Introducing Wi-Fi While Flying on a Plane

Men of big businesses fly here and there proposing projects, closing deals, having busy lives on busy streets, but losing connections in the peaceful air. Is there any way to get connected while on a plane to get track of what’s happening down there? Well, if you’re flying around US then you possibly can. Sounds unbelievable?

When Connexion and Boeing failed to attract the airlines with Wi-Fi on air on 2006; Aircell’s Gogo was successful in 2008 when airlines realized how attractive it is to customers.



How does it work? The internet backhaul goes from the plane to the towers on the ground creating an air-to-ground (ATG) connection.

This connection gives you the power of an internet you have on the ground; instant messaging especially text messages are no problem here. But when voice comes in, it’s already a different story.

According to Joe Cruz, Aircell’s CTO, people riding on a public plane will not like the person beside them to be talking for 4 hours. But of course, they do provide voice- for the crew of course. One thing also is that it wouldn’t work if it’s not 10,000 feet above the ground.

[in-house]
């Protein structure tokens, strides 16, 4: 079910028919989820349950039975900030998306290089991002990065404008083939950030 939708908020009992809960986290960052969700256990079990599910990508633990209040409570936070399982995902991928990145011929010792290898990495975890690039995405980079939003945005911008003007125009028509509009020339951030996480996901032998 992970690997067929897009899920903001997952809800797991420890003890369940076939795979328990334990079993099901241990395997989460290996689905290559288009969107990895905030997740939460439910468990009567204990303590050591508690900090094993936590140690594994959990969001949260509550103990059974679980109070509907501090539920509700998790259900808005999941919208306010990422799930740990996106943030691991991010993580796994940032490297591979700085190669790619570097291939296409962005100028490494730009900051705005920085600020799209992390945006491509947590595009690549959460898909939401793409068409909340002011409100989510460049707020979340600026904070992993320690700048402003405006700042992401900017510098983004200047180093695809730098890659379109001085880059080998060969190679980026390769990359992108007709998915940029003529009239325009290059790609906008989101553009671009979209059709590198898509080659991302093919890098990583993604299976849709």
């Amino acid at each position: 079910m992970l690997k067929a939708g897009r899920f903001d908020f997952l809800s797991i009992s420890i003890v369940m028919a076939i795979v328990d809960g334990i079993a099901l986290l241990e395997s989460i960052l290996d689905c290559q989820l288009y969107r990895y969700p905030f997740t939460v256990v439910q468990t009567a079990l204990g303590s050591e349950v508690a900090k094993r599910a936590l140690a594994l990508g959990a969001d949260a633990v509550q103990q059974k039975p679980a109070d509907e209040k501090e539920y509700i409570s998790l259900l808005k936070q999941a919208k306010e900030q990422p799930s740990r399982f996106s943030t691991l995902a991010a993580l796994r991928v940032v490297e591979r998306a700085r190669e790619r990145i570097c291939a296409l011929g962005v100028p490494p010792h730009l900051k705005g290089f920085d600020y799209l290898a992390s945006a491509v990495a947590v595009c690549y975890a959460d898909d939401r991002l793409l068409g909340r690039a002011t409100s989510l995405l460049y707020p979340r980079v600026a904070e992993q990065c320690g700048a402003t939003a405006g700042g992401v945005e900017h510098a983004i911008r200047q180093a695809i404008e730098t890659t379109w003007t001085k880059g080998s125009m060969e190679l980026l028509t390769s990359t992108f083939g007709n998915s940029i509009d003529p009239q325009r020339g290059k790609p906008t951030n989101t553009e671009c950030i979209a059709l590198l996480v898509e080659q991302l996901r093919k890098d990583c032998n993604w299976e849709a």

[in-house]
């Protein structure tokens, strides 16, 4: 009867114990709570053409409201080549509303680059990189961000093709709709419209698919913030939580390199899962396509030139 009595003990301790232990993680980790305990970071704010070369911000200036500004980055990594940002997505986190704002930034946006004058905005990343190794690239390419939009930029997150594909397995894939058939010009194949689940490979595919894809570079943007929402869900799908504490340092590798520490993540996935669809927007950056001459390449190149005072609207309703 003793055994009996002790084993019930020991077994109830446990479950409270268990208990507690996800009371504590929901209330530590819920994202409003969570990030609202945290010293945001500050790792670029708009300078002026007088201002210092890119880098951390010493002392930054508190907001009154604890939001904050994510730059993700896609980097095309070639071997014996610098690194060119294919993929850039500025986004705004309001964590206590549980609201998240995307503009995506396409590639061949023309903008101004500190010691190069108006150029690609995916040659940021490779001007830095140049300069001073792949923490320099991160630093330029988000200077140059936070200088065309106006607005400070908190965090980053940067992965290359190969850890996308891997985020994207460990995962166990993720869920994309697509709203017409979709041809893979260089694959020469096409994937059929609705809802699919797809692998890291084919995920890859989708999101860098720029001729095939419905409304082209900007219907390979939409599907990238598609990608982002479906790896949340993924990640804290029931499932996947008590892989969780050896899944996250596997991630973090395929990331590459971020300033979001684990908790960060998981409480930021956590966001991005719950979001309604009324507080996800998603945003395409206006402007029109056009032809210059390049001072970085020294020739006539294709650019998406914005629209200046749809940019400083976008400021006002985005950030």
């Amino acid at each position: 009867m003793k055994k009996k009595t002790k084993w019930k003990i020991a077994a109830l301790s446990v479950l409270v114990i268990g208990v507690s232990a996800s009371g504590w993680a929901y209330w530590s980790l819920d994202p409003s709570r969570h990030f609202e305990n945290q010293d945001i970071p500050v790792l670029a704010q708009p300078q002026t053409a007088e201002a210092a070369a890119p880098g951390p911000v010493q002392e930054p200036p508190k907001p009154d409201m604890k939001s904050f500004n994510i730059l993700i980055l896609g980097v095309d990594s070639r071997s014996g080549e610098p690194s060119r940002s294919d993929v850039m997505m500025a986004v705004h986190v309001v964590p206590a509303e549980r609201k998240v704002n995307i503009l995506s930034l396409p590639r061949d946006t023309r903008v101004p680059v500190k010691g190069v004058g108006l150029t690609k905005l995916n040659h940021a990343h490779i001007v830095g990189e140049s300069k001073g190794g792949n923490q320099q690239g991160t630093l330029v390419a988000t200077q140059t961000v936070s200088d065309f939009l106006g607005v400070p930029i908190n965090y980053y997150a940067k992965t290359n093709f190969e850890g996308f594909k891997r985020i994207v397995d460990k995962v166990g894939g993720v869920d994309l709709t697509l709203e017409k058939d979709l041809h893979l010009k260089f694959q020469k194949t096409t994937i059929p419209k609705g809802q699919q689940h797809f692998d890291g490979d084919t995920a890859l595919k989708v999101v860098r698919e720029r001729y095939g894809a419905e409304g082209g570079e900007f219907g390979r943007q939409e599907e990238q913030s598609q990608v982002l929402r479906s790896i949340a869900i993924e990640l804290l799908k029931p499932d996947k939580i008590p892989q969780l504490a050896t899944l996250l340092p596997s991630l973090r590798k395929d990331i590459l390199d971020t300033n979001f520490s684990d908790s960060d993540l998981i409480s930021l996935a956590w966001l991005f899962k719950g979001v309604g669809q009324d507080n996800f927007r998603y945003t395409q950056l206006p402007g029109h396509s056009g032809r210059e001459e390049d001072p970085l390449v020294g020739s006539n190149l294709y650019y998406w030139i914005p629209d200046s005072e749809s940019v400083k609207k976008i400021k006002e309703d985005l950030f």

What do you need to have access with Wi-Fi while you’re on air? Basically you’ll need a device capable of connecting to Wi-Fi, a Gogo account, and don’t forget the fee.

When will this connection be available in the Philippines? To be honest I don’t think it would be any sooner. When connections on the ground are still slow, how can we expect to have a great connection on air considering the altitude and the price it pays to build it up? And I don’t think it is very useful or is it worth the price. Unlike US, our country is very small and 3 hours is the longest hour we have to stay on air. Before we can think about having connections on air, better fix first the connection problems on the ground, even just for the buses that “offers” Wi-Fi on board.

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